Town of Brookhaven and Suffolk County officials are combining efforts and funds to protect 15 acres of wooded property in Mount Sinai. The land combines with previous purchases to save a total of nearly 60 acres of land from any potential development now or in the future.
The $1,653,300, 15 acres purchase, which was formerly owned by the Little Portion Friary in Mount Sinai, is in addition to 44.3 acres that had been acquired by both parties in 2014. The purchase was made based on a county bill passed in 2017.
“My hope is that purchasing this parcel will help protect the environmental integrity of the area and provide our community residents with another county park to visit and enjoy the natural beauty of Long Island,” Legislator Sarah Anker (D-Mount Sinai) said at a Nov. 23 press conference announcing the purchase. “We’re happy to see government at different levels working together — this is how you get things done.”
The county is picking up 75%, or $1,239,975 of the cost, while the town is covering 25%, or $413,325 of the total. The money used to purchase the land was taken from accounts meant to preserve open space. Officials said the property was at risk of being bought and developed on.
Anker added that with the current pandemic, the county has seen a rise in the number of people visiting parks and adding more land will only increase residents’ options.
The now fully acquired 59.3 wooded acre lies over a groundwater aquifer and is within the watershed of the Long Island Sound national estuary, serving as a source of freshwater for the estuary system.
Town Supervisor Ed Romaine (R) said he was also happy to partner with Suffolk in such land preservation deals, as with the combined funds they have “the financial resources to ensure this happens.” The deal also means nobody can come in to develop on the property.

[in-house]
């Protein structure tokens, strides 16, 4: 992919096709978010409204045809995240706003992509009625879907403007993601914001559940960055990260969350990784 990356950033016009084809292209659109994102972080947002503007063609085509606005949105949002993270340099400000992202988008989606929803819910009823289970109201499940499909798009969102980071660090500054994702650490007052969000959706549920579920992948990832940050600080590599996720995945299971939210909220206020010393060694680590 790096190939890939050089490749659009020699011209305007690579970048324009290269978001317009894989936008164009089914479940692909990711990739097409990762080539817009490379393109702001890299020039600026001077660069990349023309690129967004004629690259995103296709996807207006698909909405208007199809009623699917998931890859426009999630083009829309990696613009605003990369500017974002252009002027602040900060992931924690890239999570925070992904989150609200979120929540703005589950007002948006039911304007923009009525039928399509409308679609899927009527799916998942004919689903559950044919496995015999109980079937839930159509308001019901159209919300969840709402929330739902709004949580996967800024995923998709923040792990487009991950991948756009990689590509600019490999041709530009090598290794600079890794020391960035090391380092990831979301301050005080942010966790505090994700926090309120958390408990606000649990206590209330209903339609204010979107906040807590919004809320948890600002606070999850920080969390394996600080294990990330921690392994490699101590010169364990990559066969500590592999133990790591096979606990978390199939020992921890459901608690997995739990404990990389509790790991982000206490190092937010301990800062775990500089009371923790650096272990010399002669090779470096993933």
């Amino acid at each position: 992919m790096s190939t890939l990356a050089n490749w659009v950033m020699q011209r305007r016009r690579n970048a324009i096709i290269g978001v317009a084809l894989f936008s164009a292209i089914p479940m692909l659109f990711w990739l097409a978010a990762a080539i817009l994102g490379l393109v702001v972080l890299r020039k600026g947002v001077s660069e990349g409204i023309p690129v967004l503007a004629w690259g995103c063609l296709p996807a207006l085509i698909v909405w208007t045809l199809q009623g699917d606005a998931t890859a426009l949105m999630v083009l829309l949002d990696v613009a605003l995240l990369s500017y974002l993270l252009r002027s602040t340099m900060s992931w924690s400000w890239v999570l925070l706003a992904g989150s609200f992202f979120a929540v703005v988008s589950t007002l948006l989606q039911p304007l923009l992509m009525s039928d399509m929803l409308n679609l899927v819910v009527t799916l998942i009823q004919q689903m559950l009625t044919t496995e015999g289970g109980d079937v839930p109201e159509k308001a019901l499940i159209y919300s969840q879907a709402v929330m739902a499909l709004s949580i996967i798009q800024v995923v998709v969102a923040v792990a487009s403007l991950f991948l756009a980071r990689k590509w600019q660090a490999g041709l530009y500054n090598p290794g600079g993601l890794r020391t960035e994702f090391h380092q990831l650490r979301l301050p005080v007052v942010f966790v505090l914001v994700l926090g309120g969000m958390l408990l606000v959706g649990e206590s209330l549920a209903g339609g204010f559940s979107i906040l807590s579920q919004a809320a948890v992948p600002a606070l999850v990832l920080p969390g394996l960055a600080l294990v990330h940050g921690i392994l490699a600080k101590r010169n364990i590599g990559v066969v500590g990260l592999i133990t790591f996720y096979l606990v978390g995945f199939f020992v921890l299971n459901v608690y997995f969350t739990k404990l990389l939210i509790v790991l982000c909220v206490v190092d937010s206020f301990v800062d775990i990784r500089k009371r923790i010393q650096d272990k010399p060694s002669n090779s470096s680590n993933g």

“We want Brookhaven town to look like Brookhaven town, and not like Queens,” he said. “The way we do that is by saving our groundwater, preserving our open spaces and having habitats for animals — along with all the things that are important to protecting our shoreline.”
Councilwoman Jane Bonner (R-Rocky Point) said the land holds a unique significance to her family. Her husband, John Sandusky, grew up in Mount Sinai and traveled those woods as a young man.
“We’ve seen a whole lot of development,” Bonner said. “Some of it good — most of it bad … the last thing Long Island needs is another housing development and more traffic.”
The Little Portion Friary, bordering the new land purchase, was bought by Hope House Ministries back in 2015 and is now being used to help people fight addiction.
Both county and town reps touted open space purchased using joint ventures between the two municipalities, including Cordwood Landing County Park in Miller Place and Heritage Park in Mount Sinai. The county has recently purchased other parkland in the local area, including Pine Lake in Middle Island and Chandler Estate in Mount Sinai.
The next step, Anker said, is to clean up some of the trails in the newly purchased parkland.